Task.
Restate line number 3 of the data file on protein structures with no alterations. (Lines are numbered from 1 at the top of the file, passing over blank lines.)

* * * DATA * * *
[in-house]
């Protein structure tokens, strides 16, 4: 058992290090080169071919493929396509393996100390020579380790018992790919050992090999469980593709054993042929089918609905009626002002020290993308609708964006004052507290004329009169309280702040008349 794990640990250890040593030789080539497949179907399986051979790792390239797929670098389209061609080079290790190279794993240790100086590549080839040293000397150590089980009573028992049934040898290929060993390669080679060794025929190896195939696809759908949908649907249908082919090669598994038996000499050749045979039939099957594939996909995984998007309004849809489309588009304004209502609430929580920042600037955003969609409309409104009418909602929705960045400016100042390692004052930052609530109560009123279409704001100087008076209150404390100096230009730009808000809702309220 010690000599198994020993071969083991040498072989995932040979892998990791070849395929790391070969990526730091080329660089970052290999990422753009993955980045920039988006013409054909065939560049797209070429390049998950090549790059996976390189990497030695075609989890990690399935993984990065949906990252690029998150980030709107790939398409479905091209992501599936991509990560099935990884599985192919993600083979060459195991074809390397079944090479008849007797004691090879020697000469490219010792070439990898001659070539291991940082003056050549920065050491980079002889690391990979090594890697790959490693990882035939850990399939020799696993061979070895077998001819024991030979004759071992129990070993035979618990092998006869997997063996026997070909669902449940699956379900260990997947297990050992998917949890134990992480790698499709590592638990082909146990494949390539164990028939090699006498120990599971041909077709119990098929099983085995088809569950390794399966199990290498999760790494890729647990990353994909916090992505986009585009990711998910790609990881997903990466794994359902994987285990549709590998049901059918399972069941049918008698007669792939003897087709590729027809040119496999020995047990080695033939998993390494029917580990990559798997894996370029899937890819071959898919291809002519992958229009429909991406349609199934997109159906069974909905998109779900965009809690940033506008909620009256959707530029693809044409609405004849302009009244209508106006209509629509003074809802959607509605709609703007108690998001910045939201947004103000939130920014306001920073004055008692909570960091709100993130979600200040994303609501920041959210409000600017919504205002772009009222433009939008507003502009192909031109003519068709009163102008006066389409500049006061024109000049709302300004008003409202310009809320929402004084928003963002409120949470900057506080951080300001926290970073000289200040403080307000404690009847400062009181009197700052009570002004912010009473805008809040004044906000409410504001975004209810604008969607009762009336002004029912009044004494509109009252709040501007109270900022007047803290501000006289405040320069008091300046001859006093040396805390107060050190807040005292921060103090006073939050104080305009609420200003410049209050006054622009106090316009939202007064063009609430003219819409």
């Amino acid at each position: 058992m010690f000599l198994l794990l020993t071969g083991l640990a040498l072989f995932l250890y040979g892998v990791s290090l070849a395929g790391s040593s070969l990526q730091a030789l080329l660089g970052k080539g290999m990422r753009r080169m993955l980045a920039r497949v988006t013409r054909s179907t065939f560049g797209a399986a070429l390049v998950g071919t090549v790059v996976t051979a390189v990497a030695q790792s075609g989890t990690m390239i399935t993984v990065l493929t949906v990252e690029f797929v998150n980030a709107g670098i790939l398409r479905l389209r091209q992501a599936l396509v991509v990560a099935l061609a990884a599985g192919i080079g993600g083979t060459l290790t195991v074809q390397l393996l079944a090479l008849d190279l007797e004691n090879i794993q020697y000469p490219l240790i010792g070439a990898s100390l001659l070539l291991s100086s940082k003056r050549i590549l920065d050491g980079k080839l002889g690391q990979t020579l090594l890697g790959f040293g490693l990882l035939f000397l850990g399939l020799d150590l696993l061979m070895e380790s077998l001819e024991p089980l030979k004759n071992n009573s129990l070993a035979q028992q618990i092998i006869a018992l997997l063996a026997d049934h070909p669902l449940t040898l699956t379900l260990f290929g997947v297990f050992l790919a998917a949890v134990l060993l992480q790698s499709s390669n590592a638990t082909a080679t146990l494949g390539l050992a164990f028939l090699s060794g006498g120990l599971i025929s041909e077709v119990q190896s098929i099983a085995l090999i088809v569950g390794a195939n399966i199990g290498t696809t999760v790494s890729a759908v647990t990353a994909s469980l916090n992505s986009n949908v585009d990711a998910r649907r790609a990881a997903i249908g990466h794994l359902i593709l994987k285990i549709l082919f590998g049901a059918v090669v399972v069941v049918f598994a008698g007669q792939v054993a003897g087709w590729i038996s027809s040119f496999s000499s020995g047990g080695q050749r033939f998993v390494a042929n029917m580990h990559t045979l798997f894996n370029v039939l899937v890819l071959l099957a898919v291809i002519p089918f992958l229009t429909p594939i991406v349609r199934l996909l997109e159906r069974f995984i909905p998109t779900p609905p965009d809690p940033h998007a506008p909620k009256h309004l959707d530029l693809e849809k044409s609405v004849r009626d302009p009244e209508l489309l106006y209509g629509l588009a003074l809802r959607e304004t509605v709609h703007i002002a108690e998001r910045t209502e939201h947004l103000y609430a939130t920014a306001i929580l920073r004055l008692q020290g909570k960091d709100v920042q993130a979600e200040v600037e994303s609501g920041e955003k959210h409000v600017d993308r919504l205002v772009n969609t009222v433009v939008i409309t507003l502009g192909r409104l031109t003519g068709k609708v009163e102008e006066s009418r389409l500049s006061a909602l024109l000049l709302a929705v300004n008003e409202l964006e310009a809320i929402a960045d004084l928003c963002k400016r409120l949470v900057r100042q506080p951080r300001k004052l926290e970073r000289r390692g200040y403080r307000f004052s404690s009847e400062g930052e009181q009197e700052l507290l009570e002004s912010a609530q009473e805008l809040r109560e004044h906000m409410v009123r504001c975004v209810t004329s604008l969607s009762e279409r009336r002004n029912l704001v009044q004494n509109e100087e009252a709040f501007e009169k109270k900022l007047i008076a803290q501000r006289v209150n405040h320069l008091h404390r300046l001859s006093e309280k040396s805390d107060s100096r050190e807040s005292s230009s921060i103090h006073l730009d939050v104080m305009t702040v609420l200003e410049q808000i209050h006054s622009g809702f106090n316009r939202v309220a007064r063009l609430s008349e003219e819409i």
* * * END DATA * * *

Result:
């Amino acid at each position: 058992m010690f000599l198994l794990l020993t071969g083991l640990a040498l072989f995932l250890y040979g892998v990791s290090l070849a395929g790391s040593s070969l990526q730091a030789l080329l660089g970052k080539g290999m990422r753009r080169m993955l980045a920039r497949v988006t013409r054909s179907t065939f560049g797209a399986a070429l390049v998950g071919t090549v790059v996976t051979a390189v990497a030695q790792s075609g989890t990690m390239i399935t993984v990065l493929t949906v990252e690029f797929v998150n980030a709107g670098i790939l398409r479905l389209r091209q992501a599936l396509v991509v990560a099935l061609a990884a599985g192919i080079g993600g083979t060459l290790t195991v074809q390397l393996l079944a090479l008849d190279l007797e004691n090879i794993q020697y000469p490219l240790i010792g070439a990898s100390l001659l070539l291991s100086s940082k003056r050549i590549l920065d050491g980079k080839l002889g690391q990979t020579l090594l890697g790959f040293g490693l990882l035939f000397l850990g399939l020799d150590l696993l061979m070895e380790s077998l001819e024991p089980l030979k004759n071992n009573s129990l070993a035979q028992q618990i092998i006869a018992l997997l063996a026997d049934h070909p669902l449940t040898l699956t379900l260990f290929g997947v297990f050992l790919a998917a949890v134990l060993l992480q790698s499709s390669n590592a638990t082909a080679t146990l494949g390539l050992a164990f028939l090699s060794g006498g120990l599971i025929s041909e077709v119990q190896s098929i099983a085995l090999i088809v569950g390794a195939n399966i199990g290498t696809t999760v790494s890729a759908v647990t990353a994909s469980l916090n992505s986009n949908v585009d990711a998910r649907r790609a990881a997903i249908g990466h794994l359902i593709l994987k285990i549709l082919f590998g049901a059918v090669v399972v069941v049918f598994a008698g007669q792939v054993a003897g087709w590729i038996s027809s040119f496999s000499s020995g047990g080695q050749r033939f998993v390494a042929n029917m580990h990559t045979l798997f894996n370029v039939l899937v890819l071959l099957a898919v291809i002519p089918f992958l229009t429909p594939i991406v349609r199934l996909l997109e159906r069974f995984i909905p998109t779900p609905p965009d809690p940033h998007a506008p909620k009256h309004l959707d530029l693809e849809k044409s609405v004849r009626d302009p009244e209508l489309l106006y209509g629509l588009a003074l809802r959607e304004t509605v709609h703007i002002a108690e998001r910045t209502e939201h947004l103000y609430a939130t920014a306001i929580l920073r004055l008692q020290g909570k960091d709100v920042q993130a979600e200040v600037e994303s609501g920041e955003k959210h409000v600017d993308r919504l205002v772009n969609t009222v433009v939008i409309t507003l502009g192909r409104l031109t003519g068709k609708v009163e102008e006066s009418r389409l500049s006061a909602l024109l000049l709302a929705v300004n008003e409202l964006e310009a809320i929402a960045d004084l928003c963002k400016r409120l949470v900057r100042q506080p951080r300001k004052l926290e970073r000289r390692g200040y403080r307000f004052s404690s009847e400062g930052e009181q009197e700052l507290l009570e002004s912010a609530q009473e805008l809040r109560e004044h906000m409410v009123r504001c975004v209810t004329s604008l969607s009762e279409r009336r002004n029912l704001v009044q004494n509109e100087e009252a709040f501007e009169k109270k900022l007047i008076a803290q501000r006289v209150n405040h320069l008091h404390r300046l001859s006093e309280k040396s805390d107060s100096r050190e807040s005292s230009s921060i103090h006073l730009d939050v104080m305009t702040v609420l200003e410049q808000i209050h006054s622009g809702f106090n316009r939202v309220a007064r063009l609430s008349e003219e819409i």